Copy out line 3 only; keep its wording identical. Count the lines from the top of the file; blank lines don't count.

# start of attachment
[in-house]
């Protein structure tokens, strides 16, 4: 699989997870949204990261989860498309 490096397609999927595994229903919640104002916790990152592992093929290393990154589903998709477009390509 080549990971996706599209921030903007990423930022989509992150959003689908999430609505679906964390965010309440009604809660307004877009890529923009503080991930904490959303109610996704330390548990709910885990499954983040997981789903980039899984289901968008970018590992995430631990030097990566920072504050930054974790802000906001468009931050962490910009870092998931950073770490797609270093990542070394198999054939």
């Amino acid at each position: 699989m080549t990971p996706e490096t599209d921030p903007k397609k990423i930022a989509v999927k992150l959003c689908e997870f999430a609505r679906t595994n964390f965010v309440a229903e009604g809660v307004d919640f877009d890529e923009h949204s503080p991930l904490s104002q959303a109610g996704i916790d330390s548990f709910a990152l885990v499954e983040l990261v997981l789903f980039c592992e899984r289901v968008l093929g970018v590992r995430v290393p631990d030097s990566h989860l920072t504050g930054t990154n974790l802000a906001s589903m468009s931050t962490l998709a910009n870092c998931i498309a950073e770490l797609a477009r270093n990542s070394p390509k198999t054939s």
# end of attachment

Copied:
């Amino acid at each position: 699989m080549t990971p996706e490096t599209d921030p903007k397609k990423i930022a989509v999927k992150l959003c689908e997870f999430a609505r679906t595994n964390f965010v309440a229903e009604g809660v307004d919640f877009d890529e923009h949204s503080p991930l904490s104002q959303a109610g996704i916790d330390s548990f709910a990152l885990v499954e983040l990261v997981l789903f980039c592992e899984r289901v968008l093929g970018v590992r995430v290393p631990d030097s990566h989860l920072t504050g930054t990154n974790l802000a906001s589903m468009s931050t962490l998709a910009n870092c998931i498309a950073e770490l797609a477009r270093n990542s070394p390509k198999t054939s």